Only few want to grow old, as most of us are afraid of becoming senile. But now that our bodies last longer in better health, including our brains, the prospect of living a fulfilled old age is better than ever before.
It is not difficult to think of somebody who at an advanced age is still as sharp as a razor blade, driving, playing golf and visiting the gym. That sole fact is scientific logic against the notion that old age makes you automatically confused. Old age and dementia are two separate entities that, although often coming together, are as different as old age and grey hair. Why then do so many people believe that the two are closely attached?
The worldwide attention afforded to Alzheimer’s disease, as dementia is erroneously called, did not appear out of the blue. For a long time dementia disappeared entirely into the background as a recognized illness, and people who became confused in old age were declared to be “senile.” Senility was thought to be a result of the “normal” aging process and in the middle of the last century little attention was paid to their problems.
The denial of the existence of dementia is a sign of the discrimination that old people faced. In 1975, led by US-based Dr. Robert Butler, the first director of the National Institute on Aging, a new dawn of research emerged to break down this fatalistic view. Butler was a pioneer and wanted to make a statement for both young and old. “Alzheimer’s disease” was finally recognized by doctors and medical research scientists.
The positive part of the “war on Alzheimer’s” is that it put the issue of dementia back on the map. Opinion formers and policymakers in many developed countries have predicted horror scenarios, with the numbers of dementia patients increasing drastically in the coming years. This is partly true because the post-war baby boom generation will have reached a very old age by that time. After all, dementia is a disease that principally affects old people.
But those prognoses are based on the assumption that the statistical risk of getting dementia will remain the same. This is a false assumption. Dutch researchers have shown that the risk of getting dementia in old age was significantly lower after the year 2000 than before.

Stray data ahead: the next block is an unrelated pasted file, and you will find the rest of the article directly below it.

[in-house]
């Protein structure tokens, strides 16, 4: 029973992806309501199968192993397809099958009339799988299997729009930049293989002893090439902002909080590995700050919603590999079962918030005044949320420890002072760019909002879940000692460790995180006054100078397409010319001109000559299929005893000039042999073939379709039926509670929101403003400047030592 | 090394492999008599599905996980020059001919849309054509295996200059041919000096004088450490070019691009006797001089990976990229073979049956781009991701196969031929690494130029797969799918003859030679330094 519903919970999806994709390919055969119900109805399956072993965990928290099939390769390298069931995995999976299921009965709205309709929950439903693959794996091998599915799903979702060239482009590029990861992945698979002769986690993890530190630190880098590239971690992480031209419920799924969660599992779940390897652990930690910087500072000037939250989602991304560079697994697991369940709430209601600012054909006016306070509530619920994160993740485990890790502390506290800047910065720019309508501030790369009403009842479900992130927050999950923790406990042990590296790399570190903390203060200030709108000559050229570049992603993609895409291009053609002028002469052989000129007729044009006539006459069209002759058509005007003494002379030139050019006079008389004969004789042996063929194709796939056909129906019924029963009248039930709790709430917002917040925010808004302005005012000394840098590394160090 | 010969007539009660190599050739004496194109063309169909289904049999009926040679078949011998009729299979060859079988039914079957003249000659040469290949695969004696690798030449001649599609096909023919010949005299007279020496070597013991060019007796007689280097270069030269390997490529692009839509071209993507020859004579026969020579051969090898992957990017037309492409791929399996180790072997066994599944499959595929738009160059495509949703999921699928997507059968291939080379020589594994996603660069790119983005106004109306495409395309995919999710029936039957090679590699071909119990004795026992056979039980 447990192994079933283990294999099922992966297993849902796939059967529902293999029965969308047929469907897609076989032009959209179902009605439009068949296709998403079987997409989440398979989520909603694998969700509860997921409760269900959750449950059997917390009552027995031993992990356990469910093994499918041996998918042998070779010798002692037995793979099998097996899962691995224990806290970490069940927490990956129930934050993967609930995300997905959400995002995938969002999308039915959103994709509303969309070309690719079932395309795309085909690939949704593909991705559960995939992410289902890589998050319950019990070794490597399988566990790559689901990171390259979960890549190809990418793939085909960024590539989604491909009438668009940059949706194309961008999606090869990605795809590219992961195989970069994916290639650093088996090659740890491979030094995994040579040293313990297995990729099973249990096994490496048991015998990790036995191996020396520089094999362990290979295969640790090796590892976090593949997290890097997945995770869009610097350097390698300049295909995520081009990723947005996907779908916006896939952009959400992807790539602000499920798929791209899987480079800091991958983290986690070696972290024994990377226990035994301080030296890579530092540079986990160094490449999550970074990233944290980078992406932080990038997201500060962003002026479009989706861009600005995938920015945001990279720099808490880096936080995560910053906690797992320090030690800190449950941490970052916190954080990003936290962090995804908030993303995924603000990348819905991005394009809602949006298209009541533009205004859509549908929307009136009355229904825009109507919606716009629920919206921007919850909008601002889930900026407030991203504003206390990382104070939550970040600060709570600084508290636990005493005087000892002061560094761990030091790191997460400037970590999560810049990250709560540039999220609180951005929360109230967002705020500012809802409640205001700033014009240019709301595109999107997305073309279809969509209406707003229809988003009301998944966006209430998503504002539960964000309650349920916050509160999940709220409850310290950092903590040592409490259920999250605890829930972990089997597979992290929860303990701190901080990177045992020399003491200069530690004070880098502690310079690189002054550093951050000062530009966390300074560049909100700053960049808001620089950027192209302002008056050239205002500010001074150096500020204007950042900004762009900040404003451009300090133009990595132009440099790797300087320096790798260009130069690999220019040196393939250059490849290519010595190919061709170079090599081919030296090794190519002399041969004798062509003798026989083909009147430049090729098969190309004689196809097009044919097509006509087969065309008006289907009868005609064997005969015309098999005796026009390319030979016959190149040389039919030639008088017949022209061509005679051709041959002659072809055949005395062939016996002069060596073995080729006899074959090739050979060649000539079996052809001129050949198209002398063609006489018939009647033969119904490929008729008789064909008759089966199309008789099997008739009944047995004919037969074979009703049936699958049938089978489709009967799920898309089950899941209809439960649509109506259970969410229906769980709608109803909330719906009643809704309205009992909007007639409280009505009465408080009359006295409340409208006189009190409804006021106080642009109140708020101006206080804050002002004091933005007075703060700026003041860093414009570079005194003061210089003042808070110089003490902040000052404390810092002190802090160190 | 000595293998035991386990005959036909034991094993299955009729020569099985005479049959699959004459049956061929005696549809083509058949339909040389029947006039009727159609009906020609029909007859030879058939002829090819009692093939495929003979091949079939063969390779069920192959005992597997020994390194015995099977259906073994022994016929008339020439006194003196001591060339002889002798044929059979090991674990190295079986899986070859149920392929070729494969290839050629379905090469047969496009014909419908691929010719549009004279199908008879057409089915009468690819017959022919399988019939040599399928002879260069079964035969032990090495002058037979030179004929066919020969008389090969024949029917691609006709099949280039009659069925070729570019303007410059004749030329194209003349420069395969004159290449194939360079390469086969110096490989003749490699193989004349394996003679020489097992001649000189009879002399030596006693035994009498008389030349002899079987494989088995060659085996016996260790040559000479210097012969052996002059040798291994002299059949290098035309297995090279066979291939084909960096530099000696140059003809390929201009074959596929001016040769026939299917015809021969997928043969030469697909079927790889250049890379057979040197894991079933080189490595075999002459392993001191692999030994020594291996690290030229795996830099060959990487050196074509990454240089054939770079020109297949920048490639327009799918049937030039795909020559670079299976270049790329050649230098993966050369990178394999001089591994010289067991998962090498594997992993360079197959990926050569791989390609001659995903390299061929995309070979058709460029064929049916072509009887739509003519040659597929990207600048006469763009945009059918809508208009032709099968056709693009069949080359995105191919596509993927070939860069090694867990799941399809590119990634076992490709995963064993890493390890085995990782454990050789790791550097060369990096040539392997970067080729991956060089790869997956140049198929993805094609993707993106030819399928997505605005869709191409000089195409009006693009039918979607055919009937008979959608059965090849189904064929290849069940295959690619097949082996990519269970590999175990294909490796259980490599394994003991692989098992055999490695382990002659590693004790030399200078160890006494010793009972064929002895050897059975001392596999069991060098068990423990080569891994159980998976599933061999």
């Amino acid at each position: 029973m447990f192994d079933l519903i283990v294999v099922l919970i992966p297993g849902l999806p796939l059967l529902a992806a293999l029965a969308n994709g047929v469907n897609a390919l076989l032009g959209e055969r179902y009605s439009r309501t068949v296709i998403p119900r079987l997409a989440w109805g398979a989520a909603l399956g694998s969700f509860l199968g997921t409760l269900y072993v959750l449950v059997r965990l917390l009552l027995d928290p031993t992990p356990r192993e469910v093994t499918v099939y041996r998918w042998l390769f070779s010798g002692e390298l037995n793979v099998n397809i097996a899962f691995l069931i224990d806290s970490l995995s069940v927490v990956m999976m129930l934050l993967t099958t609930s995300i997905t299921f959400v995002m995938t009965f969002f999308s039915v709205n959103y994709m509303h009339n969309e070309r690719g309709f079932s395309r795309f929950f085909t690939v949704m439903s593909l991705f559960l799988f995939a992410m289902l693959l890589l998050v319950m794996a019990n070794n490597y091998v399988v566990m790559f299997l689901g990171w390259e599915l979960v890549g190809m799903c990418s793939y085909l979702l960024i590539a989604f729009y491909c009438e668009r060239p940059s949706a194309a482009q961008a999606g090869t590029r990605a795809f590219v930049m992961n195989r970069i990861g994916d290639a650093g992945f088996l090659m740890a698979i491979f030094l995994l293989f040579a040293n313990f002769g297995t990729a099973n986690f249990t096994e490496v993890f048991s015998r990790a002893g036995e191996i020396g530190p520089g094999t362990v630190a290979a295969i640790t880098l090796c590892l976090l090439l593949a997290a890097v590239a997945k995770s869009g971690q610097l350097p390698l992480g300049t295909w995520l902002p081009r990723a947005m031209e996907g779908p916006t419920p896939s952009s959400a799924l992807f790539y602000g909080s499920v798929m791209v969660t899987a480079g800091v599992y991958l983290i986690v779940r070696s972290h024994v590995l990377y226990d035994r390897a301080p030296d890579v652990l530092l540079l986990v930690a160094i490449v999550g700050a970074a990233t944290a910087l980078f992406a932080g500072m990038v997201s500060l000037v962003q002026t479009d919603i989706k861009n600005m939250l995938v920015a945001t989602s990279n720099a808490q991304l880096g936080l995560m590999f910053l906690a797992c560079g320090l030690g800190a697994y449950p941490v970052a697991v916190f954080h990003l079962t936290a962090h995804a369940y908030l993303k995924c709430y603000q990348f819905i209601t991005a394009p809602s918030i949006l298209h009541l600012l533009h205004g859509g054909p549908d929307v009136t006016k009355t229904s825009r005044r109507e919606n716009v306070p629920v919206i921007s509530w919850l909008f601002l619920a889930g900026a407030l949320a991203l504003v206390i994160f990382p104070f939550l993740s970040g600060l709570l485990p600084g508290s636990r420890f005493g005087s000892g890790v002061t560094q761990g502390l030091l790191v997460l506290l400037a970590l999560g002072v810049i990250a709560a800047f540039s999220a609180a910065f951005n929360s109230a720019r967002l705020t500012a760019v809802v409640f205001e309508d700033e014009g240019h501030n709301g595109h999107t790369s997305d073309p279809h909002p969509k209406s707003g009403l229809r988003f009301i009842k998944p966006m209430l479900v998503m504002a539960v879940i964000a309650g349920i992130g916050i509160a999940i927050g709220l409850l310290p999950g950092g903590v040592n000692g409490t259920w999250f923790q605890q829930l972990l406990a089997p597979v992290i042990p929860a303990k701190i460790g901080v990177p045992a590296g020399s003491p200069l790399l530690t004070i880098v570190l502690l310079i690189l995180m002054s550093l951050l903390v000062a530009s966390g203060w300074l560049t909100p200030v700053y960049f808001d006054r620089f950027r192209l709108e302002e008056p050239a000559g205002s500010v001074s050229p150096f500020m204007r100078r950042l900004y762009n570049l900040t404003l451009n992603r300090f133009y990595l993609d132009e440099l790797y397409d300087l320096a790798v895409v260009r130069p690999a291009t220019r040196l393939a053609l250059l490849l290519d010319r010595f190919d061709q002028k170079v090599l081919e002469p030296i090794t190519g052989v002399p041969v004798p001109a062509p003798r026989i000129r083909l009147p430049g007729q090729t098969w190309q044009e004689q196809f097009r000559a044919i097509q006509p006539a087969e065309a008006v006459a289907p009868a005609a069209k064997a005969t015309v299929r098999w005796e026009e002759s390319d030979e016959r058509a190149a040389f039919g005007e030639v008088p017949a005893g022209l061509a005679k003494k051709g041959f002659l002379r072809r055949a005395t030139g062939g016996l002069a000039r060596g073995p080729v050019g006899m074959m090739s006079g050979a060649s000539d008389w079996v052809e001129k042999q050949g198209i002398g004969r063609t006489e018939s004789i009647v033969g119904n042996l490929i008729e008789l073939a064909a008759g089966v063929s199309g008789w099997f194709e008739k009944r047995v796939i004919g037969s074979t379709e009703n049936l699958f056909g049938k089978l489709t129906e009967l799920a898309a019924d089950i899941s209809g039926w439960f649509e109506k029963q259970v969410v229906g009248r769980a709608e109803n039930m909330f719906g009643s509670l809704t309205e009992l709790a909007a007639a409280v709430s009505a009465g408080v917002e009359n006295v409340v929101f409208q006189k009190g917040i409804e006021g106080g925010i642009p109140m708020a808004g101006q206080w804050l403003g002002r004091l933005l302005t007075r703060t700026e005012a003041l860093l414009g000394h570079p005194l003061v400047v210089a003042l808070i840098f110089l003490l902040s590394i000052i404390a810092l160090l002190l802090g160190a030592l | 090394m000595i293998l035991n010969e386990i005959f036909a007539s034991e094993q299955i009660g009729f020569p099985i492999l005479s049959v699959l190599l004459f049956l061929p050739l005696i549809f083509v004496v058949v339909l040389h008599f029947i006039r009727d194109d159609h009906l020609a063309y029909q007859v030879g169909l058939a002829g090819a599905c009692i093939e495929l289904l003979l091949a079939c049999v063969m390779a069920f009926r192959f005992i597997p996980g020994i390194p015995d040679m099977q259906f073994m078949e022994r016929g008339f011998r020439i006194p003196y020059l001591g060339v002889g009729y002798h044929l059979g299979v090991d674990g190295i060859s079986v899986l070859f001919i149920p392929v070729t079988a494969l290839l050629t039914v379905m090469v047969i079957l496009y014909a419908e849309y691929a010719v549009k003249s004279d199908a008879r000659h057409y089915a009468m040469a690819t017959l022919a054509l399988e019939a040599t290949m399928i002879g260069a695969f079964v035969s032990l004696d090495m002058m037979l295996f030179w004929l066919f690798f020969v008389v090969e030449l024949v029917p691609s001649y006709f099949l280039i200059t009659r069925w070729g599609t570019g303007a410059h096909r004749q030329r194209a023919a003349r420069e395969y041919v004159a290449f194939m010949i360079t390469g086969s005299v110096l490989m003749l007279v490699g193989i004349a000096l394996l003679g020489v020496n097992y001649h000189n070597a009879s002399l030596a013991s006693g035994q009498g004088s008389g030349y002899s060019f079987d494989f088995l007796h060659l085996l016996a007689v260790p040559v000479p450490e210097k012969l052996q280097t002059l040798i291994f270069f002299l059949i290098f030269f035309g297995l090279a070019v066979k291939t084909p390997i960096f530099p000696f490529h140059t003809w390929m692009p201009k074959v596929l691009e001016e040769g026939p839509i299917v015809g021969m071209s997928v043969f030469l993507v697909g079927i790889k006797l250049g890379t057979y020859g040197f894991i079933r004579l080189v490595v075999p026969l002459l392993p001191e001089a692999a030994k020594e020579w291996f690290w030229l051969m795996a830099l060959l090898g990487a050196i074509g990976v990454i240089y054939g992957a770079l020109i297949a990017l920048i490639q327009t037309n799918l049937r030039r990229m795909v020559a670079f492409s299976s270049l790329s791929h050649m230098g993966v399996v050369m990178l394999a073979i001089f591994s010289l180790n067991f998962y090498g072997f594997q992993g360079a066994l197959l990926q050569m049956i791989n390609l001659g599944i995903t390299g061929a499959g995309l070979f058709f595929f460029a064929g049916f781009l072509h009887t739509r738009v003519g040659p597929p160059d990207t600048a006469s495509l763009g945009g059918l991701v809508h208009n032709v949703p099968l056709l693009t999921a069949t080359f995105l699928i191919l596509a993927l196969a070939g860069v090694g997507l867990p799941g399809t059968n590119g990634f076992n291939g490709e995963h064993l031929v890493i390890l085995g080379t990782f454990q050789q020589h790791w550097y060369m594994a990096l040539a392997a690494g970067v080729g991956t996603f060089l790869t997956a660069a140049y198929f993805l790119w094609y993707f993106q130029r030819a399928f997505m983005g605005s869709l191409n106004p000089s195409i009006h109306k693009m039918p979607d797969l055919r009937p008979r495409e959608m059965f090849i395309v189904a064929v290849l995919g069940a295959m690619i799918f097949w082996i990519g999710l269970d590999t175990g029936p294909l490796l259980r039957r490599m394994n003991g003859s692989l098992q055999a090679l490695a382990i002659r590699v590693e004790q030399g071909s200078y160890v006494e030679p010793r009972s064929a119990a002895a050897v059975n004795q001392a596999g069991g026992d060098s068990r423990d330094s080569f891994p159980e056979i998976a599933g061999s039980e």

Brain scans carried out after 2000 showed far less damage due to cerebral vascular disease, which would be a plausible explanation for the reduced risk. The epidemic of cardiovascular disease has long been on the decline, beginning with a fall in the numbers of heart attacks in middle age, and followed by a drop in the number of strokes suffered by old people. Now, bringing up the rear, we see dementia figures falling for the oldest members of society.
Is early testing necessary? There is general consensus that screening for dementia makes absolutely no sense at all, and can even be considered unethical. Tests for early stages of dementia can be a huge hazard, as people who receive such a diagnosis believe they are doomed to die with dementia, but that is far from always being the case. After delivering the diagnosis of dementia, modern medicine has nothing to offer them by way of slowing down any cognitive degeneration.
Micha Shalev MHA CDP CDCM CADDCT is the owner of Dodge Park Rest Home and The Adult Day Club at Dodge Park, 101 Randolph Road, Worcester, as well as the new state of the art Oasis at Dodge Park which is scheduled to open in the fall of 2015. He is a graduate of the National Council of Certified Dementia Practitioners program, and well-known speaker covering Alzheimer’s and Dementia training topics. The programs at Dodge Park Rest Home specialize in providing care for individuals with dementia and Alzheimer’s disease. The facility holds a FREE monthly support group meeting on the second Tuesday of each month for spouses and children of individuals with dementia and/or Alzheimer’s disease.
Shalev can be reached at 508-853-8180 or by e-mail at email@example.com. For more information, visit www.dodgepark.com. Archives of articles from previous issues can be read at www.fiftyplusadvocate.com.